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Submission + - The Comments Are Where The Real America Is

theodp writes: This weekend's NY Times is all-about-the-comments. First, Michael Erard recounts the history of Web site comments and explains how their technical origins have shaped the actual commentary we’ve come to expect as usual today. On dealing with people-behaving-badly, Erard writes, "Only a few [high-traffic sites] seem to have tried user-moderation systems like the one developed by Slashdot’s creator, Rob Malda. Founded in 1997, Slashdot rapidly began to suffer from what Malda called 'signal-to-noise-ratio problems' as tens of thousands of users showed up. Rather than embracing the chaos (which was a hallmark of Usenet, another digital channel of communications) or locking things down with moderators (which e-mail lists did), Malda figured out a way for users to moderate one another. Moderation became like jury duty, something you were called to do." Next, NY Times community manager Bassey Etim, who oversees 13 comment moderators, offers up his comments on comments, agreeing that "the comments are where the real America is." So, what is the next new thing for commenting? Erard cites annotation features, offered by the likes of Medium and Rap Genius. Finally, there's Gawker's next-generation Kinja, which aims to further blur the lines between stories, blog entries, and comments.

Comment Re:I don't like it (Score 1) 501

That's an interesting analogy but I don't think it's obvious that a codec belongs in the everything-else category. Firstly, it wasn't *that* long ago that OSes and compilers and network stacks were part of how manufacturers competed with one another. Secondly, I think that what's infrastructure and what's not depends on what you're interested in. For your average YouTuber, the choice of codec would be a matter of eye-glazing irrelevance, and they'd be hard-pressed to make an informed choice, which is a crucial ingredient in a market-based system.

Submission + - Apology to Turing demanded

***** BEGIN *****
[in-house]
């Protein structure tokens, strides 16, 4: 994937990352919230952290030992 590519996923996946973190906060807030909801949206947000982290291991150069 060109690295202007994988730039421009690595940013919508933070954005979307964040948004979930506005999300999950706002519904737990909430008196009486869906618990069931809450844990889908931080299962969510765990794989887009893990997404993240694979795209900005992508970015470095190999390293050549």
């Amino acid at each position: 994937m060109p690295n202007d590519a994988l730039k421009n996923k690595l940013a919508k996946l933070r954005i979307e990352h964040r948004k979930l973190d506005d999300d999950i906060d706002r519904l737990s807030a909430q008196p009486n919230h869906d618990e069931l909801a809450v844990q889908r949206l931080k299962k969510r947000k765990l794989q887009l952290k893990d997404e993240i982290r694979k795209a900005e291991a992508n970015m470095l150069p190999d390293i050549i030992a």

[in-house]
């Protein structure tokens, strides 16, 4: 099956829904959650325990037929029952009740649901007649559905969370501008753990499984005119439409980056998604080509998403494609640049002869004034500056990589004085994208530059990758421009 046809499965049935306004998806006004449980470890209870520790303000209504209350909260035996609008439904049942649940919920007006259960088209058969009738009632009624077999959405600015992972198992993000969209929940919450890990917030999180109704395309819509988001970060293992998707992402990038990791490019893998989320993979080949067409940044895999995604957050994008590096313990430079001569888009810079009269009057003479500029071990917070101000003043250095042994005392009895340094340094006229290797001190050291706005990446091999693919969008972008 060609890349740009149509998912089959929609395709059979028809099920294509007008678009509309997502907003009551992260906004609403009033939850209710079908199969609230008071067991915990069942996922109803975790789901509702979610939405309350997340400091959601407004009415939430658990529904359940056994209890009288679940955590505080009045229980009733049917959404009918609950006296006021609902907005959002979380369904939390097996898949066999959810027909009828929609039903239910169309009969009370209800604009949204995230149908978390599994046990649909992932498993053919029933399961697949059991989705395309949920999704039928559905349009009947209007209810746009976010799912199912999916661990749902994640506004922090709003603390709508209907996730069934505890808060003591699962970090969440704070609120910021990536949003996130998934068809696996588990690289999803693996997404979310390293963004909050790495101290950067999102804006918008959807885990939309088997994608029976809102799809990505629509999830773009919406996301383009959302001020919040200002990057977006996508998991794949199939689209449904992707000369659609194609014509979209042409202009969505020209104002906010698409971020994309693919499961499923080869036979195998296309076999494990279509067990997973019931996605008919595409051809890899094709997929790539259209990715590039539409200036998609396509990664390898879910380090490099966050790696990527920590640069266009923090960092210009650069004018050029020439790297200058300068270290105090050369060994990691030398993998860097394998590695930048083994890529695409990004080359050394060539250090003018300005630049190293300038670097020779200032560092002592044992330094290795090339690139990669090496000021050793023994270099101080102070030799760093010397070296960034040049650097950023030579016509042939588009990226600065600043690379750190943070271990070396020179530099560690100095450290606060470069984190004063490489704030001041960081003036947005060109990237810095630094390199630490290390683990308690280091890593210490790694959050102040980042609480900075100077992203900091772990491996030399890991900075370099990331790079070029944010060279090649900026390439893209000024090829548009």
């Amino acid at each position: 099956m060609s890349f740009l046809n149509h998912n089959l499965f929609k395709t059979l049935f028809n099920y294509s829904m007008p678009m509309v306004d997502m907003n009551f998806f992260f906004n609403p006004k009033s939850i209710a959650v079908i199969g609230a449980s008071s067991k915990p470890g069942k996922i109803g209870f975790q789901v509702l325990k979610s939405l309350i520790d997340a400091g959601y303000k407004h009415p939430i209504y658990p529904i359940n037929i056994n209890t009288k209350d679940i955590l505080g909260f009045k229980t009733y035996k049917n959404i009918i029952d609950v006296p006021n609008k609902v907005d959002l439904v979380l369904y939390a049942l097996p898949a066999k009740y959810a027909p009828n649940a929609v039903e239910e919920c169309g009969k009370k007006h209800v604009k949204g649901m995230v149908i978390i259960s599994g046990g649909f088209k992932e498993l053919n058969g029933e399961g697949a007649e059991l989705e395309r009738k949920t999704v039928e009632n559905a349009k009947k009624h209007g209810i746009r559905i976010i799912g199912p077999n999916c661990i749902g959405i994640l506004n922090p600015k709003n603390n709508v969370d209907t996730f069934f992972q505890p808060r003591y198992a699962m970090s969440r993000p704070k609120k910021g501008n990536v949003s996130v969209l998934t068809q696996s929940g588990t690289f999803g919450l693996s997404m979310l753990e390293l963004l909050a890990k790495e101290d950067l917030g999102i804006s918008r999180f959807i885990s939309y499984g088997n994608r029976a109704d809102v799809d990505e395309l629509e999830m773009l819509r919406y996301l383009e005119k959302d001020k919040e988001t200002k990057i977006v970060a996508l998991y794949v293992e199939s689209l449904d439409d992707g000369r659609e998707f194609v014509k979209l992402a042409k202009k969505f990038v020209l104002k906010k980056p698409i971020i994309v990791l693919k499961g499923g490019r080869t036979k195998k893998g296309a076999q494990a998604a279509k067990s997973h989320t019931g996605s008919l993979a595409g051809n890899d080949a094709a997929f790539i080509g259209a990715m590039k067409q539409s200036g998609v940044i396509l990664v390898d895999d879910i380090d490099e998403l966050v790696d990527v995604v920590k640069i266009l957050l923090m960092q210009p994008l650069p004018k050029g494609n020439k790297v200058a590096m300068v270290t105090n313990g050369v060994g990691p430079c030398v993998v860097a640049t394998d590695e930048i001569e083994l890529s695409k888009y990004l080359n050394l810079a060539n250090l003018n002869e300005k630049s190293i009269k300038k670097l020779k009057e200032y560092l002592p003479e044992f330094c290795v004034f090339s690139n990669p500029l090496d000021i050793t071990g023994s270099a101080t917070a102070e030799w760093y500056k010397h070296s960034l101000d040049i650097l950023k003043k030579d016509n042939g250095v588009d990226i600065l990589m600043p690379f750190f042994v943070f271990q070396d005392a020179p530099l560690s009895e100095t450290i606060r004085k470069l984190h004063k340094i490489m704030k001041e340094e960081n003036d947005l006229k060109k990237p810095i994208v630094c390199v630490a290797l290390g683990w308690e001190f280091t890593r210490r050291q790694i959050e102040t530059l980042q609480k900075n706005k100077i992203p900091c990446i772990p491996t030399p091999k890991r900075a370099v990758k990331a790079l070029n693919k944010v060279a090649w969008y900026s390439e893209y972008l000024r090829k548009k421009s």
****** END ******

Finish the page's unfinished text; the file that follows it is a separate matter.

necrostopheles writes: Thousands have signed a petition calling for a posthumous apology to Alan Turing for the treatment he received at the hands of the British government. Turing made a enormous contribution to the Allied victory in WW2, not to mention his contributions to mathematics and computer science, but because he happened to be a dude who liked other dudes, he was convicted under the gross indecency act and subjected to chemical castration. The humiliation lead him to commit suicide in 1954, aged 41. Further details here and here.

Submission + - Here's your flying car->

necrostopheles writes: I've found your flying car. It's the pile of smoking wreckage over there, with the charred remains of the inventor in the driving seat/cockpit. Aviation entrepreneur Michael Robert Dacre, 53, died Sunday when the prototype aircraft crashed and burst into flames shortly after take-off. More details here
Link to Original Source

Is the Relational Database Doomed? 344

DB Guy writes "There's an article over on Read Write Web about what the future of relational databases looks like when faced with new challenges to its dominance from key/value stores, such as SimpleDB, CouchDB, Project Voldemort and BigTable. The conclusion suggests that relational databases and key value stores aren't really mutually exclusive and instead are different tools for different requirements."

The world is coming to an end--save your buffers!